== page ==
Which are your favorite compositions for ballet?
Among my favorite ballets are Crystal Pite Dark Matters, Petit Morte, Bella Figura by Jiri Kylian, Walking Mad by Johan Inger, White Darknest, Herrumbre by Nacho Duato, La Belle, Cendrillon, Faust, Lac Casse-noisette Compagnie Jean -Christophe Maillot, and what was my first favorite ballet, Romeo and Juliet by Kenneth MacMillan.

Which character would you like to play? 
I have always wanted to play Juliet, it is a role that I haven’t done so far and it seems so complex and so fascinating in which I’m wishing I could spend all my energy.


Do you prefer classical ballet or modern dance?
I prefer what passionates me, I do not care about choosing modern or classic, but about what motivates me and transports me.

What dancers do you admire?
I deeply admire Bernice Coppieters, a dance star with a passion and a breathtaking quality, who while being at the top does not prevent her to show her self more human self and remains approachable. For me it’s incredible to be around someone like her.

What is the best advice you’ve been given?
My parents often give me good advice, and one that is probably the best: ‘eat well’. Without health you won’t have the strength to fight for your dream.


What advice would you give to a future dancer?
Keep searching for professional advice, and have in mind the phrase ‘the devil is in the details’. It is a good phrase for this profession. Often it is just a detail what drives us and what stops us, so I would say that the most important things are caring about the details and finding what makes you different from the rest, which can come disguised as flaw but turn into a virtue.

What is the best about being a dancer?
The best thing about being a dancer, for me, is the privilege of daydreaming.


Quick questions
– Favorite movie about ballet: The film made for Pina Bausch (Pina)
– The TV series you can’t miss: Right now I don’t follow any, suggestions are welcome!!
– Your ideal city: Madrid.
– The book that you usually re-read from time to time: Any by Paulo Coelho.
– The song you can listen to over and over again: “Love is a Losing Game” by Amy Winehouse.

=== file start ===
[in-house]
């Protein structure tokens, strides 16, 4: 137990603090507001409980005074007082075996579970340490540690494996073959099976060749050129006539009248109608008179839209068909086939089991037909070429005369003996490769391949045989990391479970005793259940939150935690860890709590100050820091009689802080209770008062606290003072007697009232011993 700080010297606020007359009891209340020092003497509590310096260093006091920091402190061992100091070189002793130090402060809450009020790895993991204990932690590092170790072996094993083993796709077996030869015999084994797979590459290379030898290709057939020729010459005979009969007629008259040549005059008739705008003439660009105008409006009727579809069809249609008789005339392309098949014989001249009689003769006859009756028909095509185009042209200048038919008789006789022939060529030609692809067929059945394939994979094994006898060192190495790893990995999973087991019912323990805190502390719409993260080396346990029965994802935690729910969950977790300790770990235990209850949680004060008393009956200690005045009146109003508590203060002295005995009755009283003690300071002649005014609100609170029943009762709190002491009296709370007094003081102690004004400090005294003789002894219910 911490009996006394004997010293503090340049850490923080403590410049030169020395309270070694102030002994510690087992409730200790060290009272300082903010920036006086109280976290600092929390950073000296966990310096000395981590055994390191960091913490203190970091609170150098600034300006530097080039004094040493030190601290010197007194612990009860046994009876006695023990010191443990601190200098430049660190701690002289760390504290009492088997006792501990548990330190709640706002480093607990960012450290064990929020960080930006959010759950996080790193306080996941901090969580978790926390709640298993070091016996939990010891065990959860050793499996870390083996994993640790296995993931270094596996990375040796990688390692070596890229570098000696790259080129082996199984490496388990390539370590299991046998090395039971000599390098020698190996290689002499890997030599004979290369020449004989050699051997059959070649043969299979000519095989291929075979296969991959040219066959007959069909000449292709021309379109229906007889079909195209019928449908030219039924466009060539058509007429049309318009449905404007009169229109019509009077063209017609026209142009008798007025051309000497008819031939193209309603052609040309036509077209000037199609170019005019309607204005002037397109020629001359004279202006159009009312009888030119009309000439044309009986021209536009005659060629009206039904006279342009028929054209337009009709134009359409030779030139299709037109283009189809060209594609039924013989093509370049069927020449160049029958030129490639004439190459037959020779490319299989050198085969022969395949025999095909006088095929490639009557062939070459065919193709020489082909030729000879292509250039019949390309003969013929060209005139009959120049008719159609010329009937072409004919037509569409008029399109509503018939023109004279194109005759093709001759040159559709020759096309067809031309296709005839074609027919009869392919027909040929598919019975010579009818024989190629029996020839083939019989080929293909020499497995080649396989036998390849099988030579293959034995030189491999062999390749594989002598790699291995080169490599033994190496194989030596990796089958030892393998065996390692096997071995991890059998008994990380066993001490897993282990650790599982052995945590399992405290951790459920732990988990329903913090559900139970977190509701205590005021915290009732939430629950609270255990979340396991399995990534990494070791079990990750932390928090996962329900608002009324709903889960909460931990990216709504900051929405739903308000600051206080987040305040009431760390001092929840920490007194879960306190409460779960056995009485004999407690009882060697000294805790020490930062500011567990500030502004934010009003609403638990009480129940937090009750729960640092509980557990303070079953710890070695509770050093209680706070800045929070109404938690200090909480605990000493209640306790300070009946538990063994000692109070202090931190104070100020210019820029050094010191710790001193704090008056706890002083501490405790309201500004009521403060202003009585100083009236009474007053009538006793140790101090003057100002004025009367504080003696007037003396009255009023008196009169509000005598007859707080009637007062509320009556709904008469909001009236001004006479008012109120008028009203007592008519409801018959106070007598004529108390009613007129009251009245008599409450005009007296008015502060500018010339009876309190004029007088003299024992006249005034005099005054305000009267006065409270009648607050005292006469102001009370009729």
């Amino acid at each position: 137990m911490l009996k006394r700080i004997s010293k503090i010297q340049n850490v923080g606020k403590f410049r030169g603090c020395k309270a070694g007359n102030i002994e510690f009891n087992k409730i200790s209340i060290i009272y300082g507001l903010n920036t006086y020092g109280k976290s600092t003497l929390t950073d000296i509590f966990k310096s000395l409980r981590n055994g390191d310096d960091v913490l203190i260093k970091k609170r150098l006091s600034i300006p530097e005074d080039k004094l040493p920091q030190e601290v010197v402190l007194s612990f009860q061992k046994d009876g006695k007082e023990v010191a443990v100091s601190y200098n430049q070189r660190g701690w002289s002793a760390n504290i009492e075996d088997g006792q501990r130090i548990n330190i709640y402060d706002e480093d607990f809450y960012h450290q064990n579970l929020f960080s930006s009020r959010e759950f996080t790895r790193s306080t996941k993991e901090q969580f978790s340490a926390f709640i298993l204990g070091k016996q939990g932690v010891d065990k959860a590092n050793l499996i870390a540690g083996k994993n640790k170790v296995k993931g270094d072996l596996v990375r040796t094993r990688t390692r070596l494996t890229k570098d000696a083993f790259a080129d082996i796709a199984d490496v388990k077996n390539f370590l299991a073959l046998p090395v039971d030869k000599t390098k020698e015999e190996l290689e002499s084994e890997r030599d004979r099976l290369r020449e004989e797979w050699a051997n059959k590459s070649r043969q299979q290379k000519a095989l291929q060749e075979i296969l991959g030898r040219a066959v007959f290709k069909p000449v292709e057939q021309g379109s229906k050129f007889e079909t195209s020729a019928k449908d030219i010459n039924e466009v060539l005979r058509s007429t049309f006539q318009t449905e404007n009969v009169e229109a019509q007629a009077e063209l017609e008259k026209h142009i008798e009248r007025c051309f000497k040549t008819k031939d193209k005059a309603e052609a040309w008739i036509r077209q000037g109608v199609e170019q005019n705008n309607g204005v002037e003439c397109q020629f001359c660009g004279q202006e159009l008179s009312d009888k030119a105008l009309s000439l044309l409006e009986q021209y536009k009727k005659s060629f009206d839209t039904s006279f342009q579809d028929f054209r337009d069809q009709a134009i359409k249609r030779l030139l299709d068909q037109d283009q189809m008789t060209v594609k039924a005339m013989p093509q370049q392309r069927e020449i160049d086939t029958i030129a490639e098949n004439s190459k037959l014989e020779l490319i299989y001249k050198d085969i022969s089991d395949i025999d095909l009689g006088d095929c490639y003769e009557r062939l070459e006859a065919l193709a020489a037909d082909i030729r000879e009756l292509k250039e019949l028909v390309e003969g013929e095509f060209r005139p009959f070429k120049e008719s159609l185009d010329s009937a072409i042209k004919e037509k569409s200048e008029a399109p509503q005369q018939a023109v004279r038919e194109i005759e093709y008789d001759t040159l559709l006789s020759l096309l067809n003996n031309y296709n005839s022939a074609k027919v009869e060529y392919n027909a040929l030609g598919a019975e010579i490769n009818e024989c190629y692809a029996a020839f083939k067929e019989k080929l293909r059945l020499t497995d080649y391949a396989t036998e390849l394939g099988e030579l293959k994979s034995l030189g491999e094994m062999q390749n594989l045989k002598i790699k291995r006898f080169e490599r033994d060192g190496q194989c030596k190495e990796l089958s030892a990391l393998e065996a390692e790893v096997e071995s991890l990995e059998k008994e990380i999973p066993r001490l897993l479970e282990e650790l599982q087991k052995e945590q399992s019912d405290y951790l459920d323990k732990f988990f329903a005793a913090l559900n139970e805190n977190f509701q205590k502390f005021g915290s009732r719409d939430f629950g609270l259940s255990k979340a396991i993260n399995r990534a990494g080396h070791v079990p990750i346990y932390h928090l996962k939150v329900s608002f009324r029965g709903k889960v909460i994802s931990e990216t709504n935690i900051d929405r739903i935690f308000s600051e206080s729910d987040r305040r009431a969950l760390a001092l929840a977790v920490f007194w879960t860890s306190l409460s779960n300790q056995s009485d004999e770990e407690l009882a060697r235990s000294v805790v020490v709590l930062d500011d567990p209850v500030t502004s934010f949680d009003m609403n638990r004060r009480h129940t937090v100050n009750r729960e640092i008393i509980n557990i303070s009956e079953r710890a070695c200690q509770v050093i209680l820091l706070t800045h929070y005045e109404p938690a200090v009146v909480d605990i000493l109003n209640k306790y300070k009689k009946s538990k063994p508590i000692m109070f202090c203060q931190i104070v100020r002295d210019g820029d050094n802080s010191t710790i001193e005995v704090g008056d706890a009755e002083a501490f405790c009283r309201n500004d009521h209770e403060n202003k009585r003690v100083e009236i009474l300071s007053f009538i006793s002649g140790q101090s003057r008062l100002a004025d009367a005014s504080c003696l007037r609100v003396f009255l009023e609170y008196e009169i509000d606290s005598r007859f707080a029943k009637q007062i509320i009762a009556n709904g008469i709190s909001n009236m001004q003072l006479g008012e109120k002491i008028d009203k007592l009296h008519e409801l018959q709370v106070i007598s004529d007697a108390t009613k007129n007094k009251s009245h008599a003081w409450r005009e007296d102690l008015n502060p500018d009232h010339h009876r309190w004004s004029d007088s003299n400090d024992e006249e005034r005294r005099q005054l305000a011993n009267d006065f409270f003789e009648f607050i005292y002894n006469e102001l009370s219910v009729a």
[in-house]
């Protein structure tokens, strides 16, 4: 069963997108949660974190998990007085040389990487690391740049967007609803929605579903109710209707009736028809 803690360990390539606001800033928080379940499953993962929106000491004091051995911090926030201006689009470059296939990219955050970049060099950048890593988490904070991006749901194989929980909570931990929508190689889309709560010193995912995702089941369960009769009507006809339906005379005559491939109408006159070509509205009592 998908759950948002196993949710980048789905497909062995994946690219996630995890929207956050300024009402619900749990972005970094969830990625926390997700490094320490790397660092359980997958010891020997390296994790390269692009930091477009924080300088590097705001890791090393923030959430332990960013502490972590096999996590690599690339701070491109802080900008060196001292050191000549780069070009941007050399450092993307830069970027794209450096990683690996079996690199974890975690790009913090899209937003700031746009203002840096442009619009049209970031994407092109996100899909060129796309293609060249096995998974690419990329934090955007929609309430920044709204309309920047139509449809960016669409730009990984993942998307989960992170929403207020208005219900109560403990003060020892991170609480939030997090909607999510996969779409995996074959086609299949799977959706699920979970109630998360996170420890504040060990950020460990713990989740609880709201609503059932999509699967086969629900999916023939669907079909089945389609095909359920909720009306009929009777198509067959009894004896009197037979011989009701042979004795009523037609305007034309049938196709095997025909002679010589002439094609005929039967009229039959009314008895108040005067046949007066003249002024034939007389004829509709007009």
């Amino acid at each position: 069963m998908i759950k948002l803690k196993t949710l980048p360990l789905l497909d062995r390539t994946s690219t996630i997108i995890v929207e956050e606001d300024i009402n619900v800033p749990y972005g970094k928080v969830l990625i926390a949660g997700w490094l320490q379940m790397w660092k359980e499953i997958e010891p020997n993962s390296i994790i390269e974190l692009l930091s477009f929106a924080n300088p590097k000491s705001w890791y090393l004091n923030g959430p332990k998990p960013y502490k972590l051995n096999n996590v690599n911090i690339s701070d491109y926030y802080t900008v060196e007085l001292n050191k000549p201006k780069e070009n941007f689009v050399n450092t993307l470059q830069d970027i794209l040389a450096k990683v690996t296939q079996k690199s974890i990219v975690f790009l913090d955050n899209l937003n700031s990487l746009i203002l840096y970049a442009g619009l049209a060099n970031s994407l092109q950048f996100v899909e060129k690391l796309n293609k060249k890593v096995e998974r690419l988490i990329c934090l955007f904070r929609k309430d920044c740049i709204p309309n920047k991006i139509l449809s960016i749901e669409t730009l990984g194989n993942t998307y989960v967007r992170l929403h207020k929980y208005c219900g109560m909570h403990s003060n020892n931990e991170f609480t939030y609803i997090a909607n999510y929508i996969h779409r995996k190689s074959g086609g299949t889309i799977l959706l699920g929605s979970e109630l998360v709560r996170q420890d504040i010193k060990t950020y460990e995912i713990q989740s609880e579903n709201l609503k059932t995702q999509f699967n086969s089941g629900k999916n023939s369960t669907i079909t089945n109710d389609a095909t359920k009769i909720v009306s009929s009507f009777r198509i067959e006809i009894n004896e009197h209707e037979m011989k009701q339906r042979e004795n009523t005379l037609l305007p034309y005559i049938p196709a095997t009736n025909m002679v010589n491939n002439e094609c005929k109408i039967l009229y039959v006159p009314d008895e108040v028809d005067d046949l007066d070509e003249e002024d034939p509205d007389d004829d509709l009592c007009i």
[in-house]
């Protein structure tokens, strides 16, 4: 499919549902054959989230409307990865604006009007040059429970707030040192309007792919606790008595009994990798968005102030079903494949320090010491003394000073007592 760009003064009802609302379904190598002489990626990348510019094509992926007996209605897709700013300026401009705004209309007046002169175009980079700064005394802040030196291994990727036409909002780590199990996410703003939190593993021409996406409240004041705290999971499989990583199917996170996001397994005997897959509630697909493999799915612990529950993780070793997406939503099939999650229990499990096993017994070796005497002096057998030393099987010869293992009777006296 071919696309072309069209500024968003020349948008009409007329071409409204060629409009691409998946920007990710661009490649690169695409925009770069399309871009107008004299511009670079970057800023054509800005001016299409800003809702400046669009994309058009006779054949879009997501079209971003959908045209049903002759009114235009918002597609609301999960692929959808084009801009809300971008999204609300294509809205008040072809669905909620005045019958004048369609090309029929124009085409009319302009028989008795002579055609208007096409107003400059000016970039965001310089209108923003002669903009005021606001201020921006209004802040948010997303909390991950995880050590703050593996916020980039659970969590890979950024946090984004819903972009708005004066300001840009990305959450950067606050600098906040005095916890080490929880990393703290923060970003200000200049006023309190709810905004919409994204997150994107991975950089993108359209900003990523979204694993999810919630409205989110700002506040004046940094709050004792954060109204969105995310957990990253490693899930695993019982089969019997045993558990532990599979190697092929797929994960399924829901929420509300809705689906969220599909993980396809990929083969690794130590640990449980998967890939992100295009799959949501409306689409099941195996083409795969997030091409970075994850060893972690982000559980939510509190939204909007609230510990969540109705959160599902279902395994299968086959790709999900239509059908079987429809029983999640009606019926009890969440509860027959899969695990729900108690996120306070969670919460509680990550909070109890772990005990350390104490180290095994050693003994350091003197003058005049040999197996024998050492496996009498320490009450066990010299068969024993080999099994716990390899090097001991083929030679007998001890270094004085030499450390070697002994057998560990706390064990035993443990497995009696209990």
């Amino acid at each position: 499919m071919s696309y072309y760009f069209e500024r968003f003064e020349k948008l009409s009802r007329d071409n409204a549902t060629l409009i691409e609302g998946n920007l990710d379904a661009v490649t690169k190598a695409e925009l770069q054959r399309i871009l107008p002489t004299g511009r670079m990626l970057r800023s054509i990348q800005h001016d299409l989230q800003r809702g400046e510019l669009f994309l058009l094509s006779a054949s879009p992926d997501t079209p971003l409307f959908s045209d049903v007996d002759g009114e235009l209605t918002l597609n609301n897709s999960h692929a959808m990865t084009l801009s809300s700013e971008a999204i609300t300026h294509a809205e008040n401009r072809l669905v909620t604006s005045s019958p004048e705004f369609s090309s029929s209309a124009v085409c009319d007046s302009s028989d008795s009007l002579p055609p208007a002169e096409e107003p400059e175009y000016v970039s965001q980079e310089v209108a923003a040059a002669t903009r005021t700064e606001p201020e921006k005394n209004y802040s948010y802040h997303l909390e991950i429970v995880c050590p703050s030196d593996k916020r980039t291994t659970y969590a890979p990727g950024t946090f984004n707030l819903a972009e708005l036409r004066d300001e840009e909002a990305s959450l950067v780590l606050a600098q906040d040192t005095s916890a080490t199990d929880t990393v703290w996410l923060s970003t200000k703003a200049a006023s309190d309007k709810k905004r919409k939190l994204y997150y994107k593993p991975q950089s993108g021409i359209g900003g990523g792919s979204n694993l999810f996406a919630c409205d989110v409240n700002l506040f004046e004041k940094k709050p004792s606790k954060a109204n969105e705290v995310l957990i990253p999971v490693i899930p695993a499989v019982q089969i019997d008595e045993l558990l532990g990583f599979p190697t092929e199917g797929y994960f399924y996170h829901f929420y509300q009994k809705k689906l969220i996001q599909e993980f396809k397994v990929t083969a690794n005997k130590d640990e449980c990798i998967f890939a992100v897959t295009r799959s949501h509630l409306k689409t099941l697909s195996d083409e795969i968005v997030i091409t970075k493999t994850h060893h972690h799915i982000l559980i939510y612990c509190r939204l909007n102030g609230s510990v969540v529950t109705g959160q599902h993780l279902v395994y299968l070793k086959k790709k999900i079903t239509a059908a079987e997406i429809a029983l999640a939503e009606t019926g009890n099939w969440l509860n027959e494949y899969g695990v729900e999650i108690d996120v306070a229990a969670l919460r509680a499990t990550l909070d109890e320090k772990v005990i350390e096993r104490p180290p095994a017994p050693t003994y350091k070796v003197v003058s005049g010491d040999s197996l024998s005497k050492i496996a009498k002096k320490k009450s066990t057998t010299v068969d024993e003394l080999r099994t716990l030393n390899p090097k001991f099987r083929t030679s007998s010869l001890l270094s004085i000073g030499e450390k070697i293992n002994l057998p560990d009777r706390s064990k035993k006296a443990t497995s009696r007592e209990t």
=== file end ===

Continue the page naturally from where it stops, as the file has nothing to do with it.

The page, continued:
– Your favorite restaurant: In Madrid, Yakitoro and the Mercado de San Anton, but the place that steals my heart is Aprazível in Rio de Janeiro.

anjara-ballesteros-bailarina2anjara-ballesteros-bailarina1photo by Alice Blangero

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Jane Campion, The Piano, and the women of Cannes


Jane Campion is the president of the jury of the Festival de Cannes this year. She is also the only woman that has won the Palme d’Or in the history of the festival, and the second ever that has been nominated to an Oscar for Best Director (Kathryn Bigelow is the other one). Her presence at this year’s edition of Cannes raises some important questions about the figure of women as film directors, and the shocking scarcity of them in the movie industry. Campion was interviewed recently by The Guardian and shared an illustrating anecdote:

She recalls with some horror an event she attended for Cannes’ 50th anniversary, when she found herself on a stage with all the other Palme d’Or winners – the only woman there. “It was a shocking moment. It was embarrassing for everyone. I think everyone felt that it was really not right.” She still would be the only woman, but the festival is emphatically not the problem. “My sense is that Cannes is very interested in new voices in cinema, never mind where it comes from or the sex of it. It’s to do with who funds films in the first place.”  

women-cannesThe Jury of Cannes 2014: (from left to right) Leila Hatami, Carole Bouquet, Do-Yeon Jeon, Jane Campion and Sofia Coppola last week